Legend of Rudolf. Page 16 of 22|
Overnight, the massive winter storm bore down upon the north country. By the morning, the landscape had been transformed. A savage wind tore at the shutters on Santa’s home and raced through the upper reaches of the barn, howling all the while like a chorus of maddened beasts. Grimly, the team set about its business in a morning that seemed as dark as night. There would be no practice today: it was the day before Christmas, when the magnificent sleigh had to be loaded.
All day they fought the storm. Snow swirled and buried things. The wind sucked away their voices. Heavy coverings were snatched from their moorings and ripped to tatters. Voices seemed to ride the wind, voices high and shrill and crying of dangerous places.
Even Rudolf helped now, dragging sleds of toys from storehouse to sleigh. Light seemed to dance about him. Santa could see it clearly now. The little reindeer appeared to possess limitless strength: even as the others were resting, catching their breath against the fury, his little form could be seen, a glimmer in the darkness, bobbing and dancing in the gloom, under Santa’s thoughtful gaze.
Inside their home, Mrs. Claus waited anxiously. This was by far the worst storm she had ever seen. The house groaned. Snow tried to force its way into every available crevice. And they will go out in that, she thought despairingly: They have no choice.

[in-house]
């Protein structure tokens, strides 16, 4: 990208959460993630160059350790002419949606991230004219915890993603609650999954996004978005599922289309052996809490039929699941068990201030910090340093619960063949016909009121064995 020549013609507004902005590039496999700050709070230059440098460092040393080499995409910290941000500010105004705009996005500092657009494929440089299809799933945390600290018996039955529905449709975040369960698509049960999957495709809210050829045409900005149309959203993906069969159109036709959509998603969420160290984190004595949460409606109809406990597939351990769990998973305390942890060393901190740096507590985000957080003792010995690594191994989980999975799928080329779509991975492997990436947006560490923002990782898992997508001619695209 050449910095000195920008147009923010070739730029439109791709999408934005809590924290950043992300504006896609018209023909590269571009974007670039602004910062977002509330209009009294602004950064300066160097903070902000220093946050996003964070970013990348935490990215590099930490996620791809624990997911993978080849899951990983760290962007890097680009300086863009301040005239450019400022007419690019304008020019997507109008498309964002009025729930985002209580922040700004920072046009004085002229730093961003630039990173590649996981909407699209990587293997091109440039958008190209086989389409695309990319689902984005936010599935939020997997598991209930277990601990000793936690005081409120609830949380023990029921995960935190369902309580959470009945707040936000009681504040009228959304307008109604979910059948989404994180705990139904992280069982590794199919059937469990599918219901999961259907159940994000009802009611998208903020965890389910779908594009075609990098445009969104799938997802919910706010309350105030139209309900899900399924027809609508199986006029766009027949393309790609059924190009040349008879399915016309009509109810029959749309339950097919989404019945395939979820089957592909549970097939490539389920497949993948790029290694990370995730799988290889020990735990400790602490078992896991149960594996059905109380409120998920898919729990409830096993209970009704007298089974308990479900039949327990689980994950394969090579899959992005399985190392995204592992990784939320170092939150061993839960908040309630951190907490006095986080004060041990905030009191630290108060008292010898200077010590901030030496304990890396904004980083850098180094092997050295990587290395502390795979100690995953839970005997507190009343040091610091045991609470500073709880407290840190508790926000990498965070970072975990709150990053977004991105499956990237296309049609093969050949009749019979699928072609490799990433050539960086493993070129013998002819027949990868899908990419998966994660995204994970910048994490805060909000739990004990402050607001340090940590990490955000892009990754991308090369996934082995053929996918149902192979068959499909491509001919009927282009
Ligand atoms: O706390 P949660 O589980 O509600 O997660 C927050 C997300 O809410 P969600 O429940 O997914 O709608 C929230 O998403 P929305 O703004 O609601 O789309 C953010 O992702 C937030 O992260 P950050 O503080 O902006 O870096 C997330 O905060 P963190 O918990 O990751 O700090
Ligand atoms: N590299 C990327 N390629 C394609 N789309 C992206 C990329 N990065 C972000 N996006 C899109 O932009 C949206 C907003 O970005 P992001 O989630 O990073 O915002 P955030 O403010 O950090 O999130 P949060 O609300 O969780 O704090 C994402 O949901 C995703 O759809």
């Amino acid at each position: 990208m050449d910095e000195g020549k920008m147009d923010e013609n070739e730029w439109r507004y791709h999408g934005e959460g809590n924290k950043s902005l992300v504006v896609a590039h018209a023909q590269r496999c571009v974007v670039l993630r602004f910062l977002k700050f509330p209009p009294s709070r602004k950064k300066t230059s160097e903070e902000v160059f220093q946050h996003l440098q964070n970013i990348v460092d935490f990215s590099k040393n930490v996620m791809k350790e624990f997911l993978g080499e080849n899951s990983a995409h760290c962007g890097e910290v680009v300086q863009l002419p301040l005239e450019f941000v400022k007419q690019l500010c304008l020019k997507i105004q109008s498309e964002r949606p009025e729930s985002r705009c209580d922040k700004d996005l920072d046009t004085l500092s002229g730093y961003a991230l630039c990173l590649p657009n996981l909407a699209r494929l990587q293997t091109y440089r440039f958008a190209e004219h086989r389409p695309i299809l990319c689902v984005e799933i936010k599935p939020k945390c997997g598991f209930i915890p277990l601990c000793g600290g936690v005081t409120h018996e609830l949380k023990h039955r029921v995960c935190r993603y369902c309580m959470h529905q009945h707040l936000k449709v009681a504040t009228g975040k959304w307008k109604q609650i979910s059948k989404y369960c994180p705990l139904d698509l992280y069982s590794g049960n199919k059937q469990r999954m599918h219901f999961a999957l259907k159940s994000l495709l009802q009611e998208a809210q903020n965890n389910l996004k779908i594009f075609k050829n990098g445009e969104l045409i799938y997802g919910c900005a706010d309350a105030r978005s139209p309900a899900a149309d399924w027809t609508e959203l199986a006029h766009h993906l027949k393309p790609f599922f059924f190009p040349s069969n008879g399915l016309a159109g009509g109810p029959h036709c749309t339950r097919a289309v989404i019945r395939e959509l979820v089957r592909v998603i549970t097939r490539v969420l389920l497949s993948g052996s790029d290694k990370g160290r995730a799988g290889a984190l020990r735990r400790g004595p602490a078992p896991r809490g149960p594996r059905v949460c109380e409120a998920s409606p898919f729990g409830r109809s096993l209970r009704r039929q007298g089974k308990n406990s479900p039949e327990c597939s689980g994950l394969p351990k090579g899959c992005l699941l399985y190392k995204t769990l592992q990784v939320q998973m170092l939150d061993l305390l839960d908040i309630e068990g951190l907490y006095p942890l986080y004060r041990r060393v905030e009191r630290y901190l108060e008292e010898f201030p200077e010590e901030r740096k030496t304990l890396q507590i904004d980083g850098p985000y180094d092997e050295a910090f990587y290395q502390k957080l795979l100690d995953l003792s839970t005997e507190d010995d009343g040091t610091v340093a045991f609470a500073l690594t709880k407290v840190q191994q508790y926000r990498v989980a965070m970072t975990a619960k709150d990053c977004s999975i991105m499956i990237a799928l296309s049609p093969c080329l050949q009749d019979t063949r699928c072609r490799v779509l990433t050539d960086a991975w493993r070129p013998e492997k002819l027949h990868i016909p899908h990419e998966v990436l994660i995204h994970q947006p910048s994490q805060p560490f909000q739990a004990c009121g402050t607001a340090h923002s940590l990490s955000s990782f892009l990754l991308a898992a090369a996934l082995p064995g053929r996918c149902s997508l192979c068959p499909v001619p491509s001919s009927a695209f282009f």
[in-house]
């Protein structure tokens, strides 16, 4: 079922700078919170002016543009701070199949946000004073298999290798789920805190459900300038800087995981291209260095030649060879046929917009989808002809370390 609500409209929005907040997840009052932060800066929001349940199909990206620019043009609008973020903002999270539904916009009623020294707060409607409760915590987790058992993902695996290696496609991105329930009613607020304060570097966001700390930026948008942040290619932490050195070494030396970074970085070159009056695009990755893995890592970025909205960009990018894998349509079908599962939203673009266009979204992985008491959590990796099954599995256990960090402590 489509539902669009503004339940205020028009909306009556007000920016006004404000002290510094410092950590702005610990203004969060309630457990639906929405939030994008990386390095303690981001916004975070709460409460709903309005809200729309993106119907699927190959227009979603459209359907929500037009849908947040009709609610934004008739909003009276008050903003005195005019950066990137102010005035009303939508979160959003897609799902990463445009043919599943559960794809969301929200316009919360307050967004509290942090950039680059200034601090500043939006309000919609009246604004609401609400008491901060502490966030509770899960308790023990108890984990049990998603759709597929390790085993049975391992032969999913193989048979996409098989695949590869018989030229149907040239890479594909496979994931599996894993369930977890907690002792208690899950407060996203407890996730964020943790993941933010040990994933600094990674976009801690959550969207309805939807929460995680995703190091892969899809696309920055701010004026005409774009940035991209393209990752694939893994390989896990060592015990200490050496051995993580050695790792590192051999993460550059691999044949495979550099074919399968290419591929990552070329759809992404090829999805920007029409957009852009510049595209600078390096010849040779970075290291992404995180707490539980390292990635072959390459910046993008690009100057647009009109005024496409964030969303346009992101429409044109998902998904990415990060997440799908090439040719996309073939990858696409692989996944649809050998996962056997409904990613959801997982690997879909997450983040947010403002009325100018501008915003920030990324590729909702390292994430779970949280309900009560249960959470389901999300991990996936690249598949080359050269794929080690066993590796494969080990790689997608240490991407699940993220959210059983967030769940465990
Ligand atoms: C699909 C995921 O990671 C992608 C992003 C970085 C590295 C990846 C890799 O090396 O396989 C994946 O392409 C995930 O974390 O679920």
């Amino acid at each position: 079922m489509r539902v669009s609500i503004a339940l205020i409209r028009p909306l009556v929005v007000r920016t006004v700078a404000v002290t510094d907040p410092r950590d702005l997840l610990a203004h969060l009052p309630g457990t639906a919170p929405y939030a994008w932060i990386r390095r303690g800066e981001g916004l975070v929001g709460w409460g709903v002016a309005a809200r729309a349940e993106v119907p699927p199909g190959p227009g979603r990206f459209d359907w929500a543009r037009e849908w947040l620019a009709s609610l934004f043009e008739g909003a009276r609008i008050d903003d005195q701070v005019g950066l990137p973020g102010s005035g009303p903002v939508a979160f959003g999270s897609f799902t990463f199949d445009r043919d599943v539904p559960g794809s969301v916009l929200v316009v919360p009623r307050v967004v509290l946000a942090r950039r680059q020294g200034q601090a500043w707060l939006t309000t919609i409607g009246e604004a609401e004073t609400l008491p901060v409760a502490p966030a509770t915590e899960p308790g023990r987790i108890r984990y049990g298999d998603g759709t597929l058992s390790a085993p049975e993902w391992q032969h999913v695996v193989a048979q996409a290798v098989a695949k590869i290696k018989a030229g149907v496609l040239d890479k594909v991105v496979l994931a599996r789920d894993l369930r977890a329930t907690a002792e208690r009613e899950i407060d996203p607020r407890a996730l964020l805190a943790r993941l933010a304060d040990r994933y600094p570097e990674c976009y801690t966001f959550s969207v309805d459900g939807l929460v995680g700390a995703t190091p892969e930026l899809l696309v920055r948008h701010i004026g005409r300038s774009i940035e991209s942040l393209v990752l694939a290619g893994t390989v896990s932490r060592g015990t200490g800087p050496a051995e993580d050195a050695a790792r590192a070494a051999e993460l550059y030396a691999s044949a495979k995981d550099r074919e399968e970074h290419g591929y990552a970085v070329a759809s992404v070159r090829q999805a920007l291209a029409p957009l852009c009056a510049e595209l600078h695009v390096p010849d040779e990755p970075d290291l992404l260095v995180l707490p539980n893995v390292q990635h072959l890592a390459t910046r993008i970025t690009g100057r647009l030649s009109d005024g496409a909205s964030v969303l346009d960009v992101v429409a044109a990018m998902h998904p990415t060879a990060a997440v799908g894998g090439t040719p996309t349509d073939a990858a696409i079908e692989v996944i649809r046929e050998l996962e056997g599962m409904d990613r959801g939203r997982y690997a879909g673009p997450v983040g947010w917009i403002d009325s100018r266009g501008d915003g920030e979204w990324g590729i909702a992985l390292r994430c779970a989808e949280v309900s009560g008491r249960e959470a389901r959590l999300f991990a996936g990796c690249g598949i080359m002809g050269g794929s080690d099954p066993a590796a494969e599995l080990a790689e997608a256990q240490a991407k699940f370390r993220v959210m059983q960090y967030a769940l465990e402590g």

The front door crashed open, and a blast of snowlaced cold air shoved Santa inside. “By all the stars,” he roared, “what a storm this is!”
Mrs. Claus tried to keep the worry from her voice. “Is everything ready?” she asked.
“Just about,” he replied. “The team is very anxious, as you can imagine with that weather, although they try not to show it. I tell you, this will be a night that will challenge us all!”
“You don’t think –“ she struggled to find the words “—that this will be – your last Christmas?”
“Last?” Santa puzzled. “Why should it by our last?” Then he understood. “Now my dear,” he said quietly, “my magic will see us through. It always does.” He kissed her on the nose and thumped to the parlor window. He peered outside. A particularly harsh blast sent one of the work wagons sprawling, contents flying across the compound. He winced. There were other forces set loose in the world this evening, ancient, dark and savage. And he was pitting the magic of a single sleigh and a single team of reindeer – even though the best – against these things. Was that magic or madness? Sometimes even he couldn’t tell.
He felt her hand on his shoulder. “Is there anything else that can be done?” she asked.
And then, once more, he saw the little light winking through the void. Suddenly, it was all clear: the fates had joined, the purposes united. He felt that the answer had always been there, but that only now was he given the sight to discover it. “Yes,” he said softly. “Yes, there is one more thing…”